Japanese Sake Fair 2017 Photo Report

At some point I’ll do a series of posts about Japan’s national alcoholic beverage: sake. As part of the “information gathering” for such a series, I attended the Japanese Sake Fair 2017, which featured 436 different sakes to sample — all of the winners of the Annual Sake Awards 2017.

The event was held on June 17th over in Ikebukuro Sunshine City. The 3500 yen ticket gets you access to two separate events: the annual Sake Fair, as well as the public tasting of all winners of the Annual Sake Awards. This event report covers the latter.

The Annual Sake Awards are held by Japan’s National Research Institute of Brewing, which as you may have guessed from the name, is a government-run organization that works to develop Japan’s alcoholic beverage industry. It rolls up to the Ministry of Finance, and is tasked with researching sake and other alcoholic beverages so that the MoF can tax them appropriately, and to help develop technology involved. This year marks the 105th Annual Sake Awards, so they’ve been at this for quite a long time. The 105th awards cover all sake brewed between July 2016 and June 2017.

In partnership with the industry’s self-regulating entity, the Japan Sake and Shochu Makers Association, this public tasting of all of the winners is held every year. As mentioned there were 436 winners this year, so there’s certainly plenty of variety.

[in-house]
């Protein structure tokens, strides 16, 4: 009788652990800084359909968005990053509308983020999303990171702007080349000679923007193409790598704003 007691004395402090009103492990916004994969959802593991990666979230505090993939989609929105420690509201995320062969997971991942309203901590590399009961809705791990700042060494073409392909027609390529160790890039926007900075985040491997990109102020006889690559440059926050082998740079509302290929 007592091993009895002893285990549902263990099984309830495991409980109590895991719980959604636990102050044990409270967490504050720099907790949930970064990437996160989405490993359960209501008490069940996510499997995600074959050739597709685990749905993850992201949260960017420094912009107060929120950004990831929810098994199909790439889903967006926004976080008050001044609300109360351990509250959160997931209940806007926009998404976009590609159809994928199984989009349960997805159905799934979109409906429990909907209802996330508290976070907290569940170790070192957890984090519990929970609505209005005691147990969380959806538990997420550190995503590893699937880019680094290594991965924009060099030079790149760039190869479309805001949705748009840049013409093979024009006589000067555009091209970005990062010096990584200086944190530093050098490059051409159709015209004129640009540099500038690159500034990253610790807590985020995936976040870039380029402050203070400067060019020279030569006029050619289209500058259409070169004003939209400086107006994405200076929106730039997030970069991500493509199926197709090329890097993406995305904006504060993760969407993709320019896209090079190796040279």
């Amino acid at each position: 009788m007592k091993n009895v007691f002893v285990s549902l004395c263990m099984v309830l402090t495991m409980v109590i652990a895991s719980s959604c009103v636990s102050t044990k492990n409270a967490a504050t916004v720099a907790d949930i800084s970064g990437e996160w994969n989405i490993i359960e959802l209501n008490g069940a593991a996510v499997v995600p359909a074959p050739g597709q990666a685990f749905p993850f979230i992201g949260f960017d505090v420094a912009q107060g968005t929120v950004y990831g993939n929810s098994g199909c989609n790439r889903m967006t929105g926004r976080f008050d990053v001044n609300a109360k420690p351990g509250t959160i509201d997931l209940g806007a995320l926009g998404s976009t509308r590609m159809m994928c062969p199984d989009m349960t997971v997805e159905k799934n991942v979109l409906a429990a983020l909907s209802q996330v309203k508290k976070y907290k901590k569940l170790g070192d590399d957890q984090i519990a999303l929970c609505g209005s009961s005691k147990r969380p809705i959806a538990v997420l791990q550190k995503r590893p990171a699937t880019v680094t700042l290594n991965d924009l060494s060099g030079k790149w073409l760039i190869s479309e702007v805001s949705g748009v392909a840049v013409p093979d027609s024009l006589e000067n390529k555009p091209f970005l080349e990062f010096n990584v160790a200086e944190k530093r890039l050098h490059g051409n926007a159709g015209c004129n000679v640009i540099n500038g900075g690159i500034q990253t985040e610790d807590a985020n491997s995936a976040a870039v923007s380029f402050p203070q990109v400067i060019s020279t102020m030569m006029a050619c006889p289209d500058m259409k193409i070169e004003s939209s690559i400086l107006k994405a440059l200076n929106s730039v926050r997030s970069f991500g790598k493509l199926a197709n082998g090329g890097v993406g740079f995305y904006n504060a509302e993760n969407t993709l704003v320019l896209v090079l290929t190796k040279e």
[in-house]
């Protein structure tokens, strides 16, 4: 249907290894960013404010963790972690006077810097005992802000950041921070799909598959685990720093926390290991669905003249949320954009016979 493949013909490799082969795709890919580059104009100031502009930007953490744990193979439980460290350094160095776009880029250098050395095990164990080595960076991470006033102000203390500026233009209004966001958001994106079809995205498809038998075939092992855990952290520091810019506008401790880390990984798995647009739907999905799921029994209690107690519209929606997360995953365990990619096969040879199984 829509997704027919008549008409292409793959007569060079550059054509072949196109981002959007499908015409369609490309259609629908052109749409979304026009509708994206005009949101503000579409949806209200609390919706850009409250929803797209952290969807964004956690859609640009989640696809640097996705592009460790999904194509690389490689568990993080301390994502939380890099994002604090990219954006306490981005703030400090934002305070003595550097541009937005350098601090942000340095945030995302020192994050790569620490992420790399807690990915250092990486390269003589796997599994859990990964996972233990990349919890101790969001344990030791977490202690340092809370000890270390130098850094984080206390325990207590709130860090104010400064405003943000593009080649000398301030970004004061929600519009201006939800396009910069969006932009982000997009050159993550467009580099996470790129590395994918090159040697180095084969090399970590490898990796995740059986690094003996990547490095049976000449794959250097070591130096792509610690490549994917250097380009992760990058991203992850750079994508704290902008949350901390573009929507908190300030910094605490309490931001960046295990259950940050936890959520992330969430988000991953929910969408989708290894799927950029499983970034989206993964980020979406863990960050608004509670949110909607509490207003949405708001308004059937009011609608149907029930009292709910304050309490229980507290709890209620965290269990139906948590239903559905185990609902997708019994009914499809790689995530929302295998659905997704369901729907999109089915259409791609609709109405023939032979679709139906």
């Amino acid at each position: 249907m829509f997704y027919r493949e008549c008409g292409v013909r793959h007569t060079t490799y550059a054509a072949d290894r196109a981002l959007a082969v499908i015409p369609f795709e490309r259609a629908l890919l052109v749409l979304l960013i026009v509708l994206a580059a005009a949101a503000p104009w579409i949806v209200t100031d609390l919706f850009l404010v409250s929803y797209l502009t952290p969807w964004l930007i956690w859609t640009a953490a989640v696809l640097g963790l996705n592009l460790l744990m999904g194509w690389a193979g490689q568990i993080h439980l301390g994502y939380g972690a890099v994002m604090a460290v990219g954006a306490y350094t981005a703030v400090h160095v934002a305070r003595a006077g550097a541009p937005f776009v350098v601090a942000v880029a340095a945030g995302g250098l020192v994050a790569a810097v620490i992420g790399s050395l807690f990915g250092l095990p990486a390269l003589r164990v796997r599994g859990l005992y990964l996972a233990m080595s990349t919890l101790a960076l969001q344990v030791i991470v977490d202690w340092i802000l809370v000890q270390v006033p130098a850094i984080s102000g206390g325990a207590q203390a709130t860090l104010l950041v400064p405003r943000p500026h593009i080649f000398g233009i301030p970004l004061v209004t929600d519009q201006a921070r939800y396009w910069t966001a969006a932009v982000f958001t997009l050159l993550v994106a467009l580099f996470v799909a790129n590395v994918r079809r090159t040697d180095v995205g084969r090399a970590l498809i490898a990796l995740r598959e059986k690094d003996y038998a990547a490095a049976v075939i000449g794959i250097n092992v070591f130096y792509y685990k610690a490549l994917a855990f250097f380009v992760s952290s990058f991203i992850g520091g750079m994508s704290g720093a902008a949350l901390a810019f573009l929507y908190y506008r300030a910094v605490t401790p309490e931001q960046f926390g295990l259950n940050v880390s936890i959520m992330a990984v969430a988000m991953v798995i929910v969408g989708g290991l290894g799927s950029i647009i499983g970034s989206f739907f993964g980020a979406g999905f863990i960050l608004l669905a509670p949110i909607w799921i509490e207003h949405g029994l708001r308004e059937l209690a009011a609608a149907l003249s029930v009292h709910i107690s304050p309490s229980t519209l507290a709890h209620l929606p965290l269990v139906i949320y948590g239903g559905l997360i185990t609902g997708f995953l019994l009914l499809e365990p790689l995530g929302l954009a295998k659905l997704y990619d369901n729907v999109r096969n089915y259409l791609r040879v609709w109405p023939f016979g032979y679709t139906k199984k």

The event is laid out geographically:

  • Shikoku/Kyushu (Tokushima, Kagawa, Ehime, Kouchi, Fukuoka, Saga, Nagasaki, Kumamoto, Oita, Miyazaki Prefectures)
  • Kanto (Ibaraki, Tochigi, Gunma, Saitama, Chiba, Tokyo, Kanagawa Prefectures)
  • Koushinetsu/Hokuriku (Yamanashi, Nagano, Niigata, Toyama, Ishikawa, Fukui Prefectures)
  • Tokai/Kinki I (Gifu, Shizuoka, Aichi, Mie, Shiga, Kyoto, Nara, Wakayama Prefectures)
  • Kinki II/Chugoku (Osaka, Hyogo, Tottori, Shimane, Okayama, Hiroshima, Yamaguchi Prefectures)
  • Hokkaido/Tohoku I (Hokkaido, Aomori, Akita Prefectures)
  • Tohoku II (Iwate, Yamagata Prefectures)
  • Tohoku III (Miyazaki, Fukushima Prefectures)

Sake brewing has traditionally taken place in the north of Japan, with the obvious exception being Hokkaido since it was largely controlled by the Ainu until the 19th century. That’s pretty easy to see at this event, with the majority of breweries hailing from somewhere north or east of Tokyo.

The Japan Sake and Shochu Makers Association is trying to push the “Japanese Sake” brand, with every sake this year featuring the JSS mark, which indicates it’s a sake produced entirely within Japan, made only from rice grown in Japan. This mark seems fairly new and isn’t something I’ve noticed on sake bottles sold in regular places like grocery or liquor stores. So if you’re purchasing sake outside of Japan it may be something to keep an eye out for going forward.

Rather than an entire serving, you get a dropper that gives around 5ml at a time. Which is plenty, because there’s really not enough time to get through everything anyway. You can choose from two slots, and my slot was the 3:30PM-6:30PM one.

Enjoy the pictures and hope to see you there next year!

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